• As the respondents have not acted on the arbitration clause, the petitioner is seeking the court’s intervention to appoint an arbitrator to resolve the dispute.

ARGUMENTS ADVANCED BY THE RESPONDENT

  • The respondents argue that the present application under Section 11(6) of the Arbitration Act is time-barred based on the provisions of Section 21 and Sections 43(1) & 43(2) of the Arbitration Act. This suggests that the respondents believe the petitioner has exceeded the statutory time limits for initiating arbitration.
  • The respondents cite the judgment of the Supreme Court in the case of B and T AG vs. Ministry of Defence, 2023 SCC OnLine SC 657, to support their contention that the Arbitration Petition should be dismissed. They argue that this precedent demonstrates the application is time-barred and thus should not proceed.
  • These arguments are essentially procedural defenses aimed at dismissing the arbitration petition on the grounds of untimeliness, thereby preventing the dispute from being arbitrated.

JUDGEMENT ANALYSIS

  • According to Section 21 of the Arbitration Act, arbitral proceedings for a specific dispute commence on the date the respondent receives a request for arbitration, unless otherwise agreed by the parties. 
  • In this case, the letters from the petitioner dated 11.05.2021, 14.01.2022, 23.08.2022, and 28.01.2023 indicate that the contract work was completed in June 2017. The petitioner mentioned in a letter dated 14.01.2022 that the final bill was signed by the Deputy Chief Engineer/Con/SPTR on 19.11.2018. 
  • However, the petitioner only requested the appointment of an arbitrator on 28.01.2023, which is more than three years after the contract’s completion and the final bill signing.
  • Even if the letter dated 23.08.2022, which mentions, “It is a notice as per Clause 63 of the agreement,” is considered as the start of arbitration proceedings, it was still issued more than three years after the contract’s completion and the final bill signing.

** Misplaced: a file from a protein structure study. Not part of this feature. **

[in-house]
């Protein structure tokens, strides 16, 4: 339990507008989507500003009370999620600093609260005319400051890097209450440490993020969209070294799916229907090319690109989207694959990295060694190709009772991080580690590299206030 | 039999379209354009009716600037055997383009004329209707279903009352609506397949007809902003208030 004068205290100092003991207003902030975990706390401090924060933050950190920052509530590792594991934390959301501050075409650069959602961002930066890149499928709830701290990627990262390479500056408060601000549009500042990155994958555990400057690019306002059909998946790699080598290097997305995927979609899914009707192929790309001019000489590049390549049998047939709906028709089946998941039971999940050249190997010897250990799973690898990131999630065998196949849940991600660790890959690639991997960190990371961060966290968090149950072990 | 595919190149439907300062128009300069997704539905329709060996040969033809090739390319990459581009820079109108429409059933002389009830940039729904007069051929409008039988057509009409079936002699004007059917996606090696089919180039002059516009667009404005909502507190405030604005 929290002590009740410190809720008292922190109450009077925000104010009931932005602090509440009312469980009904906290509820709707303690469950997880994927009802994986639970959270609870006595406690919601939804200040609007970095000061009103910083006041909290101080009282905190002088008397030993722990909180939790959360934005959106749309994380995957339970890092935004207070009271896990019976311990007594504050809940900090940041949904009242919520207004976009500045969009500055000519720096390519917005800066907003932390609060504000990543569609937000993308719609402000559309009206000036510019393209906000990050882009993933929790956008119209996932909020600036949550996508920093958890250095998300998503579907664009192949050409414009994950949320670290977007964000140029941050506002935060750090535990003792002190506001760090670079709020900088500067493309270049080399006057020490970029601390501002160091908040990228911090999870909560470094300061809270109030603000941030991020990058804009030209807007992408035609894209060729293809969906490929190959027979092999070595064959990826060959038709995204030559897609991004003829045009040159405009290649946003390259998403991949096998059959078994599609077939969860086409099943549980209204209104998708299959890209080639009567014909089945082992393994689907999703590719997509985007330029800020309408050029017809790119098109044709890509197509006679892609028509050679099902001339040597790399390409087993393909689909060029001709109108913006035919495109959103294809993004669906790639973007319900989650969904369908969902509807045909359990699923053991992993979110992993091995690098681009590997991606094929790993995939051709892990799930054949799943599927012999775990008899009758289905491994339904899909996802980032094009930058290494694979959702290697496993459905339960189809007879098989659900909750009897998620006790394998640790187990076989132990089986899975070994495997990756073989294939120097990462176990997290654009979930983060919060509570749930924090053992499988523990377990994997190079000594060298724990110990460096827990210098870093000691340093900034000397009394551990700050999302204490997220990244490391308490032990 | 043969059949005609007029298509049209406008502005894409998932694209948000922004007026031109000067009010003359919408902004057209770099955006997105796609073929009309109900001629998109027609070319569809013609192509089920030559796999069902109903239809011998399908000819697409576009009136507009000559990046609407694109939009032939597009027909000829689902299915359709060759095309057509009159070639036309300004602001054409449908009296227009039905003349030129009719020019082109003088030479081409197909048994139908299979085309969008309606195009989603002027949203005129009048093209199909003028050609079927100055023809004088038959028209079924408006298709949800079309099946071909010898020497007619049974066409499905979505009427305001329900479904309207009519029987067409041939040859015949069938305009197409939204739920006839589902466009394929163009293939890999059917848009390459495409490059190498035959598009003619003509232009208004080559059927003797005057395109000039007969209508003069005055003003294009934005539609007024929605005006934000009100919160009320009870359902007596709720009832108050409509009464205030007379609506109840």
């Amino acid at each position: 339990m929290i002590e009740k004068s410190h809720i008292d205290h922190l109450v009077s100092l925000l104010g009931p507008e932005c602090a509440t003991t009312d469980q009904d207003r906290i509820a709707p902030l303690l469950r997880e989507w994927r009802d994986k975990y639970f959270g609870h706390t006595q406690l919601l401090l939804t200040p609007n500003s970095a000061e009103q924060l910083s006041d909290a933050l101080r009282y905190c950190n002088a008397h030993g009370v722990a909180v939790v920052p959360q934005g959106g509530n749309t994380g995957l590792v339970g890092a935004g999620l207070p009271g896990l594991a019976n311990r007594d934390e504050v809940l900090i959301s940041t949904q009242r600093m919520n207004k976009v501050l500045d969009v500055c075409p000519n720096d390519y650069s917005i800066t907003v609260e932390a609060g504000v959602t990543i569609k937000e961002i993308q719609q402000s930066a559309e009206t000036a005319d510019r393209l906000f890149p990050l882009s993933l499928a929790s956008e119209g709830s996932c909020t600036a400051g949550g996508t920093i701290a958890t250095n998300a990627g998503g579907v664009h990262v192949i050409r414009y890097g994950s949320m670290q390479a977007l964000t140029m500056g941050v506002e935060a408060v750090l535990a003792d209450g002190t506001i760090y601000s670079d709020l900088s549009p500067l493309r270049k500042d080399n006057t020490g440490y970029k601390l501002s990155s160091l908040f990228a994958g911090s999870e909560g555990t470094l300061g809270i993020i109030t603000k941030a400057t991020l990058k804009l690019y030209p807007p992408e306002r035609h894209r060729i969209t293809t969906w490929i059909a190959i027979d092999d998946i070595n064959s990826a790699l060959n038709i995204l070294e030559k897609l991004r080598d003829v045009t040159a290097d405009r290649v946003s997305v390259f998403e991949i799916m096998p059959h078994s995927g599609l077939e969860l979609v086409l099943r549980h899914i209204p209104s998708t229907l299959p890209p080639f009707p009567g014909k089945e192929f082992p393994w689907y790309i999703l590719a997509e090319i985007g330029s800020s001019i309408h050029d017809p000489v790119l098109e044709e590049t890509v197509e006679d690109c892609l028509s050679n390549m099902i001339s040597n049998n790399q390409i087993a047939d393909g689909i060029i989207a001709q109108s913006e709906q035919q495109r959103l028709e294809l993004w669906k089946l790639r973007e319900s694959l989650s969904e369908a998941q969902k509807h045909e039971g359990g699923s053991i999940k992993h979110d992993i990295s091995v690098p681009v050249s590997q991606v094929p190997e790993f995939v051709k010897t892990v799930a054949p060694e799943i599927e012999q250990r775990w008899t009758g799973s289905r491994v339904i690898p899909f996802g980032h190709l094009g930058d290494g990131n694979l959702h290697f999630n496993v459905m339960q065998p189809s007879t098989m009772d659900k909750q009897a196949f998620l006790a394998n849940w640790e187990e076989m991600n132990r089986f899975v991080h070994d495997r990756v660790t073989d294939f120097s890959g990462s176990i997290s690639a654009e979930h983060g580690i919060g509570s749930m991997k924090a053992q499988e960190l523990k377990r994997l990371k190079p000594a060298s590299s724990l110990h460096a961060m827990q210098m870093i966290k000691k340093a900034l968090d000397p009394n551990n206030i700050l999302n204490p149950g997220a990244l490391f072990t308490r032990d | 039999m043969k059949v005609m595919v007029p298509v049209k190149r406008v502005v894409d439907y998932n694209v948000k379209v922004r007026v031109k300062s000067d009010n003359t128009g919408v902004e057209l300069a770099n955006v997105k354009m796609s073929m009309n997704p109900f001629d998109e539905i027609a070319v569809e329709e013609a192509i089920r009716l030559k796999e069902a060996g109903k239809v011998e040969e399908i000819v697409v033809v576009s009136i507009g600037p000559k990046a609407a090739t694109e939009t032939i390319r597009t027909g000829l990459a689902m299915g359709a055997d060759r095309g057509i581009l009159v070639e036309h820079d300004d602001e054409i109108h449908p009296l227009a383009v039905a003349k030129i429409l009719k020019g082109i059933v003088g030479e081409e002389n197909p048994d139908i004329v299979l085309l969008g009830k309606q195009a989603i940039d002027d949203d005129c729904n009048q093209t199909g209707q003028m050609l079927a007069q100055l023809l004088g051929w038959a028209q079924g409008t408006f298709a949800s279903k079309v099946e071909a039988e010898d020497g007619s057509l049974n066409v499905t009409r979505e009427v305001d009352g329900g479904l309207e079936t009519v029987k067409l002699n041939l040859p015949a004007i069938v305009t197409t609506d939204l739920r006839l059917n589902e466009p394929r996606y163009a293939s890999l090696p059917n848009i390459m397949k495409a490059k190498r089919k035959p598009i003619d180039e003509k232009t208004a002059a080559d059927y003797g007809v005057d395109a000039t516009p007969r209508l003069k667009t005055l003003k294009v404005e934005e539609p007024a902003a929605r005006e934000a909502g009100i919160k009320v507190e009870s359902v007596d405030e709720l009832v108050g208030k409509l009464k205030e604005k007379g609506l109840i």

• Furthermore, Section 21 of the Arbitration Act states that the limitation period should be counted from when the request for arbitration is received by the other party, not from the date the request is issued.
  • Given that more than three years have passed since the petitioner acquired the right to seek arbitration for the payment of the PVC bill and the release of the security deposit, which was signed by the Deputy Chief Engineer on 19.11.2018, the current claim for arbitration under Section 11(6) of the Arbitration Act is barred by the statute of limitations.
  • Therefore, the Arbitration Petition is dismissed. However, the petitioner may pursue alternative legal remedies to address their grievance

CONCLUSION

According to Section 21 of the Arbitration Act, arbitration proceedings begin on the date the arbitration request is received by the respondent. The earlier letters, particularly the one dated 23.08.2022, showed an intent to arbitrate but were sent after the three-year limitation period from both the contract completion and the signing of the final bill.

Given the three-year statutory limitation period for initiating arbitration, the petitioner’s request is time-barred. This is further reinforced by the Supreme Court decision in B and T AG vs. Ministry of Defence,, which highlights the necessity of adhering to the limitation periods set by the Arbitration Act. Therefore, the respondents’ argument that the arbitration petition is time-barred is legally valid, and the petition should be dismissed.

Click here to download the original copy of the judgement


 

 
"Loved reading this piece by Ansana JM?
Join LAWyersClubIndia's network for daily News Updates, Judgment Summaries, Articles, Forum Threads, Online Law Courses, and MUCH MORE!!"



Published in Others
Views : 313




Comments